As the apocalyptic race for control of the Senate hits its final month, some notable figures have been missing from the scene to this point:
Hillary and Bill Clinton.
Iowa is one such race critical to Democrats, who will lose the Senate if Republicans can gain six seats. So there were the Clintons a few weeks ago at Tom Harkin’s annual steak fry event in an attempt to reintroduce to the likely Democratic presidential candidate to a Hawkeye state that dealt her first and most devastating defeat to then-underdog-candidate Barack Obama six years ago. Hillary–of course–isn’t officially running yet, and only said she was only there for the steak.
But while she was there, would it have been too much to ask to have her (or the former popular president) to raise a few dollars, generate some nice press or say a few kind words for Democrat Bruce Braley on behalf of the Senate campaign? He currently trails former Iraq war veteran Joni Ernst by just 2.2 points (Real Clear Politics average), and with President Obama toxic to any candidate–even in states he won in 2008 and 2012 (like Iowa), a Hillary and/or Bill boost (A CNN/Opinion Research poll released in September showed Mrs. Clinton owning a 38 point lead in the 2016 Iowa caucus) could tip the scales blue not only in the state, but overall race for control of the Senate as well.
Same goes for Arkansas, the Clinton’s home state. Democrat Mark Pryor now trails Republican Tom Cotton by 3.7 points (RCP average). Would a return of the man from Hope–along with his high-profile wife–generate some great fundraising opportunities for Pryor via a hoard of media descending on Razorback country? Of course. Is Hillary jumping on a plane to Little Rock in the next four weeks? Not on your life, although Bill will be there for the first time in a long time today.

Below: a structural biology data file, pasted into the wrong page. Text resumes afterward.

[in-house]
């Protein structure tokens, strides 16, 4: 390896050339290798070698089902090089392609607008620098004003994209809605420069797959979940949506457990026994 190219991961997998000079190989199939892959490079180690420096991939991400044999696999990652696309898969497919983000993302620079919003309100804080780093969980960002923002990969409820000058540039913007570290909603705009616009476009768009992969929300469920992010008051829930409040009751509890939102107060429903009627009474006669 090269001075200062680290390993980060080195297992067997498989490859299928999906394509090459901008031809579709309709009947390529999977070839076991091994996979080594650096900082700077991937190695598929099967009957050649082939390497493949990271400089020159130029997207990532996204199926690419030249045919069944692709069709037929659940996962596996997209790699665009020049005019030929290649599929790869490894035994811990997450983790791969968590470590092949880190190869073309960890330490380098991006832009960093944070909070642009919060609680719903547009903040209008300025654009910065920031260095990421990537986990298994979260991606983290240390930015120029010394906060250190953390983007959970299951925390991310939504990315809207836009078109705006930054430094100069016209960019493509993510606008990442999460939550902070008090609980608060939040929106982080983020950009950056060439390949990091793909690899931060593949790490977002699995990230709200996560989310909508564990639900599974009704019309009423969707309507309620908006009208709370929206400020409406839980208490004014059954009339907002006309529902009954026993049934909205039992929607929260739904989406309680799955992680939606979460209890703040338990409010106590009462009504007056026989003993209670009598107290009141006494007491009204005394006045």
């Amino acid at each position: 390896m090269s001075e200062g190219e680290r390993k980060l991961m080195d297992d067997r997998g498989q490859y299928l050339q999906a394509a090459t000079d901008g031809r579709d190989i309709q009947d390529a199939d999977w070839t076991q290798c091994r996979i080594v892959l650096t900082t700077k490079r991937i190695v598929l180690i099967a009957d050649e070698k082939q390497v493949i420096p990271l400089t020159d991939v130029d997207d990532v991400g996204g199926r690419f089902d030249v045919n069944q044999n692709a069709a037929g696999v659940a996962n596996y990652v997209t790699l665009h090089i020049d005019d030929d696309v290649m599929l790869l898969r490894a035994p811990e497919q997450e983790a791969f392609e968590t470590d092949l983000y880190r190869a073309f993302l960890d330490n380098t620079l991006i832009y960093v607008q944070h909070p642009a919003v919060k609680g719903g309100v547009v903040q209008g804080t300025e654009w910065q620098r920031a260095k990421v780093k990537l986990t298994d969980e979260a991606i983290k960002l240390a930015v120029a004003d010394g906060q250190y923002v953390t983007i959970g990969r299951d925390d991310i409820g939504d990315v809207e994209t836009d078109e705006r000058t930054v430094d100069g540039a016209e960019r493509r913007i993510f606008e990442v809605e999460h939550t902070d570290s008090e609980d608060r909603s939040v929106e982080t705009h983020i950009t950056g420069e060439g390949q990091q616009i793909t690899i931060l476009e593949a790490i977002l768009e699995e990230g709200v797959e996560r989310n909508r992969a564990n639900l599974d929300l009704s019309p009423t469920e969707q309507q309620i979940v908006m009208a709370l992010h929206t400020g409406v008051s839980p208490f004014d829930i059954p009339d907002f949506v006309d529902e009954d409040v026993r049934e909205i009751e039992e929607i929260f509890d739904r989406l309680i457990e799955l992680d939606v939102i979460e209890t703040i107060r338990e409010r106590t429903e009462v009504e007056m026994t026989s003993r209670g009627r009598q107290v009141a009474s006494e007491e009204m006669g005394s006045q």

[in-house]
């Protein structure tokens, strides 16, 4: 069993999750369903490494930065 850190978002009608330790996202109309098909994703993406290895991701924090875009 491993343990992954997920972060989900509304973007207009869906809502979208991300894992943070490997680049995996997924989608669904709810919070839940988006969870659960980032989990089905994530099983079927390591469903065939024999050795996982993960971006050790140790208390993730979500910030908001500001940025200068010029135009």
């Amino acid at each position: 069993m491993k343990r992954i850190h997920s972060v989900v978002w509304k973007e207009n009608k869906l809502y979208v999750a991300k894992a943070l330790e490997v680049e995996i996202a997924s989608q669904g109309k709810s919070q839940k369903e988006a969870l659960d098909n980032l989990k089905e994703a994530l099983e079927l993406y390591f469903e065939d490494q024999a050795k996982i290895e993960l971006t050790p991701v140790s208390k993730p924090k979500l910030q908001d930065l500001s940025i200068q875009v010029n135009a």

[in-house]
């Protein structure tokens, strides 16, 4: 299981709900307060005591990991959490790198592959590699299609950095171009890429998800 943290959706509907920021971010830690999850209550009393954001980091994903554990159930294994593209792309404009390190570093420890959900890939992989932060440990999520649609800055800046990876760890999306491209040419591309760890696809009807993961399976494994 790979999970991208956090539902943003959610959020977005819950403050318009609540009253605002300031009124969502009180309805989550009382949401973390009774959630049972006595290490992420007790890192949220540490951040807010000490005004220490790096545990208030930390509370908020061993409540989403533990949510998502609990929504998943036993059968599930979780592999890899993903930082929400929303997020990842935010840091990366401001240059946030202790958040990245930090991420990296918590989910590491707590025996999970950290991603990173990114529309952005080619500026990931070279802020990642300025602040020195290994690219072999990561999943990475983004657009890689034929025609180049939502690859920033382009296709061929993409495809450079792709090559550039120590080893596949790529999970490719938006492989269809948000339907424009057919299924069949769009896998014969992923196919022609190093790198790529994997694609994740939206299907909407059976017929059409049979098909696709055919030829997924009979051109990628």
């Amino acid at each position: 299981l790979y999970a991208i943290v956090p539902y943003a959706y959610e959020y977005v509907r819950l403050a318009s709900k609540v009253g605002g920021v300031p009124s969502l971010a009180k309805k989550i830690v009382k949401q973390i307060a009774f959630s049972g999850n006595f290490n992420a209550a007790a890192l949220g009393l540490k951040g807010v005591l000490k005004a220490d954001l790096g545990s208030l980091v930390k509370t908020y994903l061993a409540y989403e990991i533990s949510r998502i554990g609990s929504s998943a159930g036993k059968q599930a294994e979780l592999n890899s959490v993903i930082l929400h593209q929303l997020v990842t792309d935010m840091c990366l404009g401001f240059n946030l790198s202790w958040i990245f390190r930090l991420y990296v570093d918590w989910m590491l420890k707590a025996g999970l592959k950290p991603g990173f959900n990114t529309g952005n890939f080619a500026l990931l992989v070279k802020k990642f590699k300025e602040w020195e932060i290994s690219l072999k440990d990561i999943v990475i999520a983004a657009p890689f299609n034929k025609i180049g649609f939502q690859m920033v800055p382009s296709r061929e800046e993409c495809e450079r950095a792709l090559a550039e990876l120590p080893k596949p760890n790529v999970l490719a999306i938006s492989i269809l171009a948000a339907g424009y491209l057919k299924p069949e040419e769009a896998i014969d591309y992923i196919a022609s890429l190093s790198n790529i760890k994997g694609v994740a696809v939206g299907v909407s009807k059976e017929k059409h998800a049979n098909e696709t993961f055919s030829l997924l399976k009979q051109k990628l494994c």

So why would the most powerful team in the Democratic party allow these races–along with tight ones from Alaska to Louisiana to Colorado–to just fall the GOP’s way? Theories in both conservative and liberal circles point to what’s not ultimately best for the Democratic party, but for the Clintons when 2016 is brought into the conversation.
Per Jim VandeHei, chief executive of Politico on a recent edition of NBC’s Meet the Press:
“I think a lot of Democrats would (like to lose control of the Senate). They never say it in public, because everybody knows virtually nothing is going to happen over the next two years, and Democrats — Hillary Clinton in particular, would love Republicans, Rubio, Rand Paul to actually have to take ownership of some of the dysfunction.”
Ezra Klein of Vox.com paints a similar picture:
“Winning the Senate in 2014 will be a double-edged sword for Republicans. All else equal, it’s of course better to hold more seats than fewer. But all else isn’t equal. The internal pressures of the Republican Party are such that if Republicans win the Senate in 2014 they’ll probably chart a course that makes it likelier they’ll lose both the Senate and the White House in 2016.”
So despite the campaign season being in full swing for months now, will the Clintons–at least Hillary–jump in at the 11th hour? According to Politico, the answer is now yes (although when exactly remains in flux). The story states Mrs. Clinton won’t touch foot in Arkansas, mind you, but in states such as New Hampshire, North Carolina, Colorado, Georgia, Kentucky and the aforementioned Iowa.
But the timing is still odd. As Mitt Romney knows all too well, it’s how a candidate is defined early on is what’s most important. Money in the coffers to help shape a campaign counts for something as well in terms of setting the tone. Mrs. Clinton jumping in so late seems more like a perfunctory act than that of a willing participant. Democrats who once led (like Pryor and Bailey) could have used her name, her brand, her fundraising ability much earlier while they had somemomentum, not after when it may be a matter of too-little, too-late. Regardless, she hits the trail in six states on a date to be announced.
The iconic fashion designer Karl Lagerfeld once said that “Dieting is the only game where you win when you lose.”
Apparently the Clintons have seen the menu and are passing on the meal to this point that is the race for control of the Senate in 2014. If their absence until now in places and races like Iowa are any indication, their eyes are on a main course that takes place two years from now.
And if the GOP controls the senate, at least likely in the eyes of Team Clinton, all the better.
[Image via JStone/Shutterstock]
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